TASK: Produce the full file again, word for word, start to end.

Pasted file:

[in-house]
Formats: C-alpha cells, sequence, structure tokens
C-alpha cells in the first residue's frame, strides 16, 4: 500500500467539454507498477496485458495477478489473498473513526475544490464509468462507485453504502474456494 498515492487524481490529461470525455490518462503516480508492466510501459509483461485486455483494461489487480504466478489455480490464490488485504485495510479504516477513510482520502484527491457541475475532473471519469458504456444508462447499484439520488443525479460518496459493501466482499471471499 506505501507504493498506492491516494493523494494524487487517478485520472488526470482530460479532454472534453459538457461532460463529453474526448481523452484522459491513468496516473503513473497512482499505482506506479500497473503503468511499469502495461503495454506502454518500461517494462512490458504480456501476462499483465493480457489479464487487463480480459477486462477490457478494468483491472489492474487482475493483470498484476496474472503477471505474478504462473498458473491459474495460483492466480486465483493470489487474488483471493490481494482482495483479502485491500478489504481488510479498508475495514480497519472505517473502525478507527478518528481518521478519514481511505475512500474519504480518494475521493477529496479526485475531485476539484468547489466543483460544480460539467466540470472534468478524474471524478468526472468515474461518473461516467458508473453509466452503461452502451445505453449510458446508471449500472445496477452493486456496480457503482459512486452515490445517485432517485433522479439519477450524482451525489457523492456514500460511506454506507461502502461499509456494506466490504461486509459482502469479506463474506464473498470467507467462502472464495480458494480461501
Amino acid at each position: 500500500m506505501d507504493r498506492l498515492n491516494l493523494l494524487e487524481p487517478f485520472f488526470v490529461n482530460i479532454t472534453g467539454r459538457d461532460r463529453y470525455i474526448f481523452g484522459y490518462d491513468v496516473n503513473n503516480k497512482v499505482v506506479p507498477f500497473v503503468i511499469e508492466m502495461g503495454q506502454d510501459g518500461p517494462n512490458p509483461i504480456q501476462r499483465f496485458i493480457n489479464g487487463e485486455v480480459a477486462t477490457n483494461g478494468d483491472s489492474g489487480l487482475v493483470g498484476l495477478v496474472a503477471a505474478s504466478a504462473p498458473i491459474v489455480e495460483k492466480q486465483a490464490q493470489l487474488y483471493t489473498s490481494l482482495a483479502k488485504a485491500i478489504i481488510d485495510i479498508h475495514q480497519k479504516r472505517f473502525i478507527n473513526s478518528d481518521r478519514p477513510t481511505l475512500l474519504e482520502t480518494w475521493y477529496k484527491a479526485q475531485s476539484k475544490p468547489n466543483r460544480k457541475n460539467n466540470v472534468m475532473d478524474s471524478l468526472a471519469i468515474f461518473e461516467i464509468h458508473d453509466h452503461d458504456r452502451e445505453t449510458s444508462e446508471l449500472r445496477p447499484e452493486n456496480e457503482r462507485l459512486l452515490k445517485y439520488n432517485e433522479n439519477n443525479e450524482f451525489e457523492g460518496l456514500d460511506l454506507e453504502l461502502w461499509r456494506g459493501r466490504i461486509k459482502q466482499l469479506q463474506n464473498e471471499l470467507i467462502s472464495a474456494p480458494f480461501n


[in-house]
Formats: C-alpha cells, sequence, structure tokens
C-alpha cells in the first residue's frame, strides 16, 4: 500500500467539454507498477496485458495477478489473498473513526475544490464509468462507485453504502474456494 498515492487524481490529461470525455490518462503516480508492466510501459509483461485486455483494461489487480504466478489455480490464490488485504485495510479504516477513510482520502484527491457541475475532473471519469458504456444508462447499484439520488443525479460518496459493501466482499471471499 506505501507504493498506492491516494493523494494524487487517478485520472488526470482530460479532454472534453459538457461532460463529453474526448481523452484522459491513468496516473503513473497512482499505482506506479500497473503503468511499469502495461503495454506502454518500461517494462512490458504480456501476462499483465493480457489479464487487463480480459477486462477490457478494468483491472489492474487482475493483470498484476496474472503477471505474478504462473498458473491459474495460483492466480486465483493470489487474488483471493490481494482482495483479502485491500478489504481488510479498508475495514480497519472505517473502525478507527478518528481518521478519514481511505475512500474519504480518494475521493477529496479526485475531485476539484468547489466543483460544480460539467466540470472534468478524474471524478468526472468515474461518473461516467458508473453509466452503461452502451445505453449510458446508471449500472445496477452493486456496480457503482459512486452515490445517485432517485433522479439519477450524482451525489457523492456514500460511506454506507461502502461499509456494506466490504461486509459482502469479506463474506464473498470467507467462502472464495480458494480461501
Amino acid at each position: 500500500m506505501d507504493r498506492l498515492n491516494l493523494l494524487e487524481p487517478f485520472f488526470v490529461n482530460i479532454t472534453g467539454r459538457d461532460r463529453y470525455i474526448f481523452g484522459y490518462d491513468v496516473n503513473n503516480k497512482v499505482v506506479p507498477f500497473v503503468i511499469e508492466m502495461g503495454q506502454d510501459g518500461p517494462n512490458p509483461i504480456q501476462r499483465f496485458i493480457n489479464g487487463e485486455v480480459a477486462t477490457n483494461g478494468d483491472s489492474g489487480l487482475v493483470g498484476l495477478v496474472a503477471a505474478s504466478a504462473p498458473i491459474v489455480e495460483k492466480q486465483a490464490q493470489l487474488y483471493t489473498s490481494l482482495a483479502k488485504a485491500i478489504i481488510d485495510i479498508h475495514q480497519k479504516r472505517f473502525i478507527n473513526s478518528d481518521r478519514p477513510t481511505l475512500l474519504e482520502t480518494w475521493y477529496k484527491a479526485q475531485s476539484k475544490p468547489n466543483r460544480k457541475n460539467n466540470v472534468m475532473d478524474s471524478l468526472a471519469i468515474f461518473e461516467i464509468h458508473d453509466h452503461d458504456r452502451e445505453t449510458s444508462e446508471l449500472r445496477p447499484e452493486n456496480e457503482r462507485l459512486l452515490k445517485y439520488n432517485e433522479n439519477n443525479e450524482f451525489e457523492g460518496l456514500d460511506l454506507e453504502l461502502w461499509r456494506g459493501r466490504i461486509k459482502q466482499l469479506q463474506n464473498e471471499l470467507i467462502s472464495a474456494p480458494f480461501n